Ahead of the RSC’s virtual reality show, Metcalfe Gordon productions present Romeo & Juliet, but not as you’d imagine it!  Directed by Nick Evans, starring Emily Redpath and Sam Tutty and a whole host of creatives, Shakespeare’s well-known tragedy is manoeuvred into an interesting ‘green screen’ production, reminiscent of one of the early Harry Potter movies, only without magic of any sorts. 


It’s an original, contemporary production with fashion and accents to suit. Two households… essentially squatting in West End theatres, is where we lay our scene – we open with some beautiful visual effects and lighting design from Ryan Metcalfe, Elliot Smith and Olly Steel before being taken on a journey across theatreland from stage doors to rooftops. 


The power of the Prince played by Jessica Murrain, creates a well-balanced and engaging context as we adjust to the ‘virtual reality’ of the green screen. However, this connection to the truth is quickly lost as Sylvester Akinrolabu’s Tybalt throws his toys out the pram with a frighteningly unhealthy vocal performance. The conflict itself doesn’t seem to work for the medium, as the physical tension of the warring households comes across more like a year 6 disco just before the ‘couples’ dance…


It’s hard to buy into the story mainly due to lack of consistency, whether from an audio or visual perspective. As Sam Dinley’s underscore leads us down the road of a Hollywood Blockbuster, Jonny Labey’s Paris gives us a taste of a downbeat soap; Romeo’s ‘squad’ resemble a desperate beach boys tribute and Redpath bashes every iambic on the head as if it were a game of festive charades. The only consistency lies in the shape of an oversized couch, clearly for the purpose of green screen efficiency but sorely obvious throughout each and every scene with no real purpose - the disappearing knives is my favourite of the many continuity errors!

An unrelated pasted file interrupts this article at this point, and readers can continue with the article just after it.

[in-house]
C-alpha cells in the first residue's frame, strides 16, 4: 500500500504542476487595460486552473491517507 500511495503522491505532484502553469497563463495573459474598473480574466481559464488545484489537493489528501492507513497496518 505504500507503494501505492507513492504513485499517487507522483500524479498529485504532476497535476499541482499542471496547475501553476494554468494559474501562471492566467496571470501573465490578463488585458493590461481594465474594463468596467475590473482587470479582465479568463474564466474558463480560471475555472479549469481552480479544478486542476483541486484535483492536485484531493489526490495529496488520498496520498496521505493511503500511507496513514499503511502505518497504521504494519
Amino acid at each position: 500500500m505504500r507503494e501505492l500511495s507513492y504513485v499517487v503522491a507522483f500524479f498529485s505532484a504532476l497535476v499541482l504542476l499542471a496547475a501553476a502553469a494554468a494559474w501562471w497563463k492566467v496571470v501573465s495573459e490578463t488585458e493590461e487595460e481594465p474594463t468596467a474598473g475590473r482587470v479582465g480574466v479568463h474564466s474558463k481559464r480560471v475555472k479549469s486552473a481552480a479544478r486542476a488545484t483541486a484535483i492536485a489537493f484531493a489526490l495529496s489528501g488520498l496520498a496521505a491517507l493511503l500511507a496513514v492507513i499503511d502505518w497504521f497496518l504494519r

The storytelling has moments of laughable integrity, Tutty’s pubescent Romeo loses control of his voice breaking in the climax as he questions “Juliet, why art thou so fair” the way you might ask a friend for the time; a perfect performance for The Secret Diary of Adrian Mole 13 ¾ perhaps? 


Ultimately, the unique circumstance of isolated filming has resulted in a lot of distanced performances with no connection to the text or one another. The 2 hours and 22 minutes, already cut heavily, make up the slowest and most indulgent performance I have ever witnessed. It’s hard to believe that such a revered script could be butchered in such a way – to even be presented with editing issues such as amateur keying or misaligned eyelines is a genuine shock. 


Romeo & Juliet will be available to stream from 13-27 February, with tickets available here